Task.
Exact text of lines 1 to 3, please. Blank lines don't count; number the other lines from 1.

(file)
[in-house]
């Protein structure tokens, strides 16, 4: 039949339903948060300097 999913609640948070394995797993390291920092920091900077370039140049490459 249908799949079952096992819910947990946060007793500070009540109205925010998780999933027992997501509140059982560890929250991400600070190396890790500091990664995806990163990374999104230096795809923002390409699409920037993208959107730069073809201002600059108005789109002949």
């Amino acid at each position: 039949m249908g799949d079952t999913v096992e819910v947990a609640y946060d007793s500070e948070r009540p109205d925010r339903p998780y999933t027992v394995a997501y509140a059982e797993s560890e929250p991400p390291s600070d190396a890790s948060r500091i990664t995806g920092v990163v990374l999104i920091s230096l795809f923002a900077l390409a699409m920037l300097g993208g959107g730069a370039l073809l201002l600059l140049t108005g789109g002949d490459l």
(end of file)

[in-house]
């Protein structure tokens, strides 16, 4: 039949339903948060300097 999913609640948070394995797993390291920092920091900077370039140049490459 249908799949079952096992819910947990946060007793500070009540109205925010998780999933027992997501509140059982560890929250991400600070190396890790500091990664995806990163990374999104230096795809923002390409699409920037993208959107730069073809201002600059108005789109002949």
């Amino acid at each position: 039949m249908g799949d079952t999913v096992e819910v947990a609640y946060d007793s500070e948070r009540p109205d925010r339903p998780y999933t027992v394995a997501y509140a059982e797993s560890e929250p991400p390291s600070d190396a890790s948060r500091i990664t995806g920092v990163v990374l999104i920091s230096l795809f923002a900077l390409a699409m920037l300097g993208g959107g730069a370039l073809l201002l600059l140049t108005g789109g002949d490459l």